The Lennon Wall or John Lennon Wall is a wall in Prague, Czech Republic. Since the 1980s, this once-typical wall has been filled with John Lennon–inspired graffiti, lyrics from Beatles' songs, and designs relating to local and global causes.
Located in a small and secluded square across from the French Embassy, the wall had been decorated by love poems and short messages against the regime since 1960s. It received its first decoration connected to John Lennon—a symbol of freedom, western culture, and political struggle—following the 1980 assassination of John Lennon when an unknown artist painted a single image of the singer-songwriter and some lyrics.
In 1988, the wall was a source of irritation for Gustáv Husák's communist regime. Following a short-lived era of democratization and political liberalization known as the Prague Spring, the newly-installed communist government dismantled the reforms, inspiring anger and resistance. Young Czechs wrote their grievances on the wall and, according to a report of the time, this led to a clash between hundreds of students and security police on the nearby Charles Bridge. The liberalization movement these students followed was described as Lennonism (not to be confused with Leninism), and Czech authorities described participants variously as alcoholic, mentally deranged, sociopathic, and agents of Western free market capitalism.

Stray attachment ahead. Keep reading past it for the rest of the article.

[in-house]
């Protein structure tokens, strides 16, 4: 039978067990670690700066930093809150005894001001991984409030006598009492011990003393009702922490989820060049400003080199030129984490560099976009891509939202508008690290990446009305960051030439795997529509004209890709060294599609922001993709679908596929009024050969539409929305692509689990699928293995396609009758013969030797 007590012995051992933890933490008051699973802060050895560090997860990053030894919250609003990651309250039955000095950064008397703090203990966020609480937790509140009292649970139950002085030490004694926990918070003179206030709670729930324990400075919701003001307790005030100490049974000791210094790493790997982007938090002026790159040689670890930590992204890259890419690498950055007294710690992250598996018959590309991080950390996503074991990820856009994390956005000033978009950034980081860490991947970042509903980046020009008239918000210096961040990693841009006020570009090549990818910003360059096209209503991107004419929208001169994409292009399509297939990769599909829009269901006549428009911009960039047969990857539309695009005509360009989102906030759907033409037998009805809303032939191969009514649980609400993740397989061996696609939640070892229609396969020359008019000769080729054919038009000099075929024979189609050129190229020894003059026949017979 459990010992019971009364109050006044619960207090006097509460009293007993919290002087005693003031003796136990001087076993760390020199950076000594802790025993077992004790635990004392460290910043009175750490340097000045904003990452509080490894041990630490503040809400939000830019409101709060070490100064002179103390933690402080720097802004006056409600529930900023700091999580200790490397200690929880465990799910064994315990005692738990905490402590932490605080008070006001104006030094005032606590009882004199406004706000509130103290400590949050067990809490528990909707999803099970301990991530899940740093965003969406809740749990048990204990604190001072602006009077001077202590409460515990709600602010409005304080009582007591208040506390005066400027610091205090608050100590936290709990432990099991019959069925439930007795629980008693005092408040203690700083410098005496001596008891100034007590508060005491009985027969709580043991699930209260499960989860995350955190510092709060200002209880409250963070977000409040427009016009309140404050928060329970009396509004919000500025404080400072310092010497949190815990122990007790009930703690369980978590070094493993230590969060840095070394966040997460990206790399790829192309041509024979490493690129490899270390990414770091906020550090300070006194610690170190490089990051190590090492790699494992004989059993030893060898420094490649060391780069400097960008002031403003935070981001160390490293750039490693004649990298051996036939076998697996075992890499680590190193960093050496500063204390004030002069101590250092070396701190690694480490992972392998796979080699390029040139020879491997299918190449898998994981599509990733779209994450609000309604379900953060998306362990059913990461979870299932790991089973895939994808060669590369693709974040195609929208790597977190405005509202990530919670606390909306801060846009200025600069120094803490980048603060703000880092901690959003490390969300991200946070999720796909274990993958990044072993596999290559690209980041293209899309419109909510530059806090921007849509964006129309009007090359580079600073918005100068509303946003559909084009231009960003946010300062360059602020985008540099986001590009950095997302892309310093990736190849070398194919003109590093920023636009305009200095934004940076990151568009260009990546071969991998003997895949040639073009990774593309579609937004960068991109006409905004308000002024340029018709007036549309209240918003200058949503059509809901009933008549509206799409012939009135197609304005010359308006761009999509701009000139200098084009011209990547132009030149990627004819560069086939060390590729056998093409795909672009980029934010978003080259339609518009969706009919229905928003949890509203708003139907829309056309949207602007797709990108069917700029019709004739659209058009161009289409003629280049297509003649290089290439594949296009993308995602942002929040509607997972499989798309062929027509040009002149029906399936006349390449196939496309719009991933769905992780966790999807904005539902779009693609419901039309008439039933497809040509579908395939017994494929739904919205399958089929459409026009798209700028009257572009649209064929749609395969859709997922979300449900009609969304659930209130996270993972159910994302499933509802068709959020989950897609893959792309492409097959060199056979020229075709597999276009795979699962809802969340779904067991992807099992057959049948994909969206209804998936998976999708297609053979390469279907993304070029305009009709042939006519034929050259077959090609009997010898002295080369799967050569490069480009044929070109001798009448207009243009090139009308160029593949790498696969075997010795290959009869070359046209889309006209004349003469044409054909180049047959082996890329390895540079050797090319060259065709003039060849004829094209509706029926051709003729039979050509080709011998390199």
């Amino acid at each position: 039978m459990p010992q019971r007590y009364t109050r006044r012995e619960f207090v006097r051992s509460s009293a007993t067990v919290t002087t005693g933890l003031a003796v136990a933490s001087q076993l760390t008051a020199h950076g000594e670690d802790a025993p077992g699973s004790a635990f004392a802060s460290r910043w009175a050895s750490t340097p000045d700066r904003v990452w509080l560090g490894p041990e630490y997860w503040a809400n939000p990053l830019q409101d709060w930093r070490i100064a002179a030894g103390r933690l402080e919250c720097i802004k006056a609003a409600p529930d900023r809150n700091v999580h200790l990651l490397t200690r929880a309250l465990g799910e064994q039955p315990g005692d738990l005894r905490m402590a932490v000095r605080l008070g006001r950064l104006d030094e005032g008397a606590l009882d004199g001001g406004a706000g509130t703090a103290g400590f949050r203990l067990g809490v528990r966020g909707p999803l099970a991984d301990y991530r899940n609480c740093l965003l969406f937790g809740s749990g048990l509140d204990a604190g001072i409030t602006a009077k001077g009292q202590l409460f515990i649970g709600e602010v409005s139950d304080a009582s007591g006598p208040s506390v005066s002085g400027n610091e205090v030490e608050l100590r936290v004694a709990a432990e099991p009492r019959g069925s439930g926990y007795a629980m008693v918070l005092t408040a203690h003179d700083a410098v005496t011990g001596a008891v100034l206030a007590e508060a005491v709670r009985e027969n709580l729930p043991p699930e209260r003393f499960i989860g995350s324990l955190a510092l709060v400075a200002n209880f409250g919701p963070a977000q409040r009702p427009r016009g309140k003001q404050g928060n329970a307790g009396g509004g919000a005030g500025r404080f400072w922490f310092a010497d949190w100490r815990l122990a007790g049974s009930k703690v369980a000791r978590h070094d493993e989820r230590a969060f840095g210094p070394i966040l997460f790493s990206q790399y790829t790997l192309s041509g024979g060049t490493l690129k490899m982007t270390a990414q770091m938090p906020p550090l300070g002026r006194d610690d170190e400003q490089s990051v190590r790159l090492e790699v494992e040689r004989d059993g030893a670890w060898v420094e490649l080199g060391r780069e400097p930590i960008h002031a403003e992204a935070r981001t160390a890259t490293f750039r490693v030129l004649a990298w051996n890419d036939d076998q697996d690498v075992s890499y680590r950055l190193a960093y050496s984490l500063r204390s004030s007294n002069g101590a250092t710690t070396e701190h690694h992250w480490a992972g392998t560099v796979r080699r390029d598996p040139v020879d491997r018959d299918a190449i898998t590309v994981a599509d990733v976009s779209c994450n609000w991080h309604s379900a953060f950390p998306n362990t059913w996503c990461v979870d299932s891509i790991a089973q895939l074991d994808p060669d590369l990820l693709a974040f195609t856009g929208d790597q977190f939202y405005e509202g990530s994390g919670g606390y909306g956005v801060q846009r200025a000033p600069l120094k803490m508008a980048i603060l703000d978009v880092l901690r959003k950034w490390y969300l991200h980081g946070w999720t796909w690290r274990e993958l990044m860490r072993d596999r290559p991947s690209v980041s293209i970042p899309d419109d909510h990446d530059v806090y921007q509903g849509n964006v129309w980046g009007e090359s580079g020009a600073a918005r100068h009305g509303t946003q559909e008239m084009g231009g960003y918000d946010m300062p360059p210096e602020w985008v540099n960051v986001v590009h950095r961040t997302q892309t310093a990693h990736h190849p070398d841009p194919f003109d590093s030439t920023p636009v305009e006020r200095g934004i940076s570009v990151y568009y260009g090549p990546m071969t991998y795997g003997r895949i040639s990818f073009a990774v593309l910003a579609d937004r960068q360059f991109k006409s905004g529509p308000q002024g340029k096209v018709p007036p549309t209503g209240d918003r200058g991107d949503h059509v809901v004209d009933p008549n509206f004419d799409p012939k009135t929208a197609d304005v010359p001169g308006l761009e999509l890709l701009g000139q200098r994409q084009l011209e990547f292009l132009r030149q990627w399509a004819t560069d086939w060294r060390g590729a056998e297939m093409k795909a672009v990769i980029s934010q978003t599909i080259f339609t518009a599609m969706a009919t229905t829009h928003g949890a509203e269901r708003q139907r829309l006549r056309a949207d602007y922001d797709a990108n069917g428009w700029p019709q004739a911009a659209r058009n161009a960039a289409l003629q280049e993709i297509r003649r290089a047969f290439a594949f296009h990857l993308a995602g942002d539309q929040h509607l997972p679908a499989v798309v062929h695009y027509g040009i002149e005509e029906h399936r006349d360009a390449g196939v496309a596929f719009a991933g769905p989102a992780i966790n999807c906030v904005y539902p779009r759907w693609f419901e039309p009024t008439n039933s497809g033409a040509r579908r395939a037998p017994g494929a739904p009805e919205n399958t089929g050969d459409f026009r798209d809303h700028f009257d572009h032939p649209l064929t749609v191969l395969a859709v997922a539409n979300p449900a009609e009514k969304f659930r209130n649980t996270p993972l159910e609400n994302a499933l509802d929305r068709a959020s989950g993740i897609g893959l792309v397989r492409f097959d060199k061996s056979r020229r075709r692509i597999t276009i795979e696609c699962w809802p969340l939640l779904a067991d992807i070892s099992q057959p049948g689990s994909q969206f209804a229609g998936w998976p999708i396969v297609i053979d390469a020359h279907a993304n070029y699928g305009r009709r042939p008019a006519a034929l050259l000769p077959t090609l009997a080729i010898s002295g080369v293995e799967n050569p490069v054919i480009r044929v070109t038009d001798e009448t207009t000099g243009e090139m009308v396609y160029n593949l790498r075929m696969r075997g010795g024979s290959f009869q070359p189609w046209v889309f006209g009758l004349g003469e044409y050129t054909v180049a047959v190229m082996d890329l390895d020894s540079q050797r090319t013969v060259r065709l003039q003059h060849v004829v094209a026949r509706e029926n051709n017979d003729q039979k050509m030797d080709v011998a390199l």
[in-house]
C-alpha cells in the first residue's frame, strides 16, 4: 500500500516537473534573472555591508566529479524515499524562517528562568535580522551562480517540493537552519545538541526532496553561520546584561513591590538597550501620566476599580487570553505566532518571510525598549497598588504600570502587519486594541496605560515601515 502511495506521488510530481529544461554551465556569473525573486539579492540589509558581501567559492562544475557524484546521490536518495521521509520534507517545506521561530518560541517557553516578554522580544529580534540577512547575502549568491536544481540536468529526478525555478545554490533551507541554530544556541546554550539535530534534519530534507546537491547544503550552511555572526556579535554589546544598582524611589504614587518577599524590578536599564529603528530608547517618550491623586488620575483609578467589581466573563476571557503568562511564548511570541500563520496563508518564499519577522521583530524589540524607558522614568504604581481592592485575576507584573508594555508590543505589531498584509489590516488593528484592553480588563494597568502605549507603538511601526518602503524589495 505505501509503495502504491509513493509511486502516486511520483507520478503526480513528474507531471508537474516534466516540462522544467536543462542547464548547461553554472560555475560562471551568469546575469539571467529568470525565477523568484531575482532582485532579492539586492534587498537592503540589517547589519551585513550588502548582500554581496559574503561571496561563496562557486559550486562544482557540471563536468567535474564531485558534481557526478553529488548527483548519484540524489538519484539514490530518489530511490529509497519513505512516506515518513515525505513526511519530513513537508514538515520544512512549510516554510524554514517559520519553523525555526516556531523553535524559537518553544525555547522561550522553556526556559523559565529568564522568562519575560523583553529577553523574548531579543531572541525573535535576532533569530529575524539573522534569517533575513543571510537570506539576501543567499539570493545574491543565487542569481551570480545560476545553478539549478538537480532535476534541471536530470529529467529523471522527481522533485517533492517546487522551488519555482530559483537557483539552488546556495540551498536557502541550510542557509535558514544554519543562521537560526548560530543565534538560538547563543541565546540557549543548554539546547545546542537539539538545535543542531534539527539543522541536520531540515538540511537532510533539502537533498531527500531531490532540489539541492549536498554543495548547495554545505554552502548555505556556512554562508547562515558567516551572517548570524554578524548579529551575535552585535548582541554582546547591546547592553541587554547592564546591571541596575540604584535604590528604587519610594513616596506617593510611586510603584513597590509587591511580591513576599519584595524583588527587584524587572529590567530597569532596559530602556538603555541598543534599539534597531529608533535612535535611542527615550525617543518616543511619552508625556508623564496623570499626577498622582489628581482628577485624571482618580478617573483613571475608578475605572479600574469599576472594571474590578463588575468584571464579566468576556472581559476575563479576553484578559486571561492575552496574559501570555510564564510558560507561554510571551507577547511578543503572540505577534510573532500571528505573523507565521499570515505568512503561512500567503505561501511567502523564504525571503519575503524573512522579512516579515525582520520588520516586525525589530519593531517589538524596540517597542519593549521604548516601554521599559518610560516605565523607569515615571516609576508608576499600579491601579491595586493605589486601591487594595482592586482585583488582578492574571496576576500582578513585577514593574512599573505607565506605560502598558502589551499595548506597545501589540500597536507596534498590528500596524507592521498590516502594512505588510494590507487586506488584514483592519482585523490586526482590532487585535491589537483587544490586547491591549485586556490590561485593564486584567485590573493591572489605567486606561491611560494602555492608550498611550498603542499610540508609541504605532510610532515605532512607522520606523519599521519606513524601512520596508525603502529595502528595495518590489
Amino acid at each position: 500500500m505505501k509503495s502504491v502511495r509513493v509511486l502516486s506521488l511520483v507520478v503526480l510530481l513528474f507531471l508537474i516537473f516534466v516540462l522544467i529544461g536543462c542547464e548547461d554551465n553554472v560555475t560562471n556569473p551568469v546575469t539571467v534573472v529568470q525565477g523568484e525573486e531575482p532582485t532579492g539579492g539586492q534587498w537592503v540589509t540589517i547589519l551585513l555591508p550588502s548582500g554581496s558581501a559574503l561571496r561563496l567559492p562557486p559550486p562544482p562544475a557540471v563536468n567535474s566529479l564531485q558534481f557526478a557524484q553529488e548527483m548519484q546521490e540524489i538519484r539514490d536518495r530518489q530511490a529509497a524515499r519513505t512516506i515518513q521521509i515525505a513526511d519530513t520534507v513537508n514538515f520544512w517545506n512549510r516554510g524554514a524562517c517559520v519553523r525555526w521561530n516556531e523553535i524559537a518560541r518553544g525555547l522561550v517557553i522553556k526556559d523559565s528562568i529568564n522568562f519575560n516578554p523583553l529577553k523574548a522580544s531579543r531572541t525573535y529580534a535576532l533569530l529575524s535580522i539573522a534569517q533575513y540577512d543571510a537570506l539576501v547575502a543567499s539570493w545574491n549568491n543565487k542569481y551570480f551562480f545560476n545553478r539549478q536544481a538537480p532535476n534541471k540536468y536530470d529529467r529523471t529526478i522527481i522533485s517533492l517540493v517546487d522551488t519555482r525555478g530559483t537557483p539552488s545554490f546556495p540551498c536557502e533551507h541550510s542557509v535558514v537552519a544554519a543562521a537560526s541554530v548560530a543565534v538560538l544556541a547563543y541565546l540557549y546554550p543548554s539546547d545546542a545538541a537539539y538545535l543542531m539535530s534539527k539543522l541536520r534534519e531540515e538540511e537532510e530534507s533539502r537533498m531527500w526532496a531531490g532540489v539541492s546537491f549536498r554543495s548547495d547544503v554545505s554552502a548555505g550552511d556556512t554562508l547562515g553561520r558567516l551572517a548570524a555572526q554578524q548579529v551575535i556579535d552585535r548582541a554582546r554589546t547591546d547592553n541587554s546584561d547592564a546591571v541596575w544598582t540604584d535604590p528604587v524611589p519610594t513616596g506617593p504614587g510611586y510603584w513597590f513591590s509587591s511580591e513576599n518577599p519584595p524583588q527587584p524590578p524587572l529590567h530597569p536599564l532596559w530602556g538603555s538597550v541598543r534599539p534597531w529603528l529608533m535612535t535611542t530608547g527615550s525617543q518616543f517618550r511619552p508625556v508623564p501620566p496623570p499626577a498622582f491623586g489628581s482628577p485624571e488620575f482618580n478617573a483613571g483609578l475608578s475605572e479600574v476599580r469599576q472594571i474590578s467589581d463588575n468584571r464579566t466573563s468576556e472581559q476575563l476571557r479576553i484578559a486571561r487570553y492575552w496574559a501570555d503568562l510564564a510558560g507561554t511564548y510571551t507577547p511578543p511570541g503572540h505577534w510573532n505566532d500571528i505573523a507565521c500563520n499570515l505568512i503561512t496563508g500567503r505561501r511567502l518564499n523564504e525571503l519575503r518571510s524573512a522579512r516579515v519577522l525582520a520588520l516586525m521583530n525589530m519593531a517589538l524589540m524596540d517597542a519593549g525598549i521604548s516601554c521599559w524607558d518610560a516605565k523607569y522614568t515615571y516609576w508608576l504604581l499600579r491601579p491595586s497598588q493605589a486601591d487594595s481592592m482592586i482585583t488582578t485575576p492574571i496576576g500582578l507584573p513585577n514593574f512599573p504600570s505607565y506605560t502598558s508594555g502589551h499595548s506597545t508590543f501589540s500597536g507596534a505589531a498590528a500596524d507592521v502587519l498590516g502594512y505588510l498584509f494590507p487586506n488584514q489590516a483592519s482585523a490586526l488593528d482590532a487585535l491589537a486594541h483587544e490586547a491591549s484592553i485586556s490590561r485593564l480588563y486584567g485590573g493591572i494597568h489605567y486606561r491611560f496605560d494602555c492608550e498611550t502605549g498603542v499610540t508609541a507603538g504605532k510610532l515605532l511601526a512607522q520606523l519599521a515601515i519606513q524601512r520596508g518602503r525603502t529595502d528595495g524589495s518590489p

The wall continuously undergoes change, and the original portrait of Lennon is long lost under layers of new paint. Even when the wall was repainted by authorities, by the next day it was again full of poems and flowers. Today, the wall represents a symbol of global ideals such as love and peace.
The wall is owned by the Sovereign Military Order of Malta, which allowed the graffiti, and is located at Velkopřevorské náměstí (Grand Priory Square), Malá Strana.
On 17 November 2014, the 25th anniversary of the Velvet Revolution, the wall was painted over in pure white by a group of art students, leaving only the text “wall is over” [sic]. The Knights of Malta initially filed a criminal complaint for vandalism against the students, which they later retracted after contacting them. The wall mural is still there as of 23 July 2017. And the “Wall is Over” bit has been changed to “War Is Over” from the song Happy Xmas (War Is Over).
On 22 April 2019, Earth Day, the action group Extinction Rebellion repainted the entire wall with slogans demanding action from the Czech government on climate change. “KLIMATICKÁ NOUZE” was painted in large block print letters, which reads “climate emergency” in Czech. Members of the public were encouraged to add their own messages during the process, resulting in calls for action painted in several languages. A giant image of a skull was also painted. The repaint was carried out in a manner which allowed some of the existing artwork to be included on the new wall.
In July 2019, artists painted a memorial on the wall for Hong Kong democracy activist Marco Leung Ling-kit, who became known as a martyr and a symbol of hope for the 2019 anti-extradition bill protest movement. The image on the wall depicts the yellow raincoat he was wearing during the banner drop that eventually led to a fall from the building, along with some words of solidarity: “Hong Kong, Add oil.”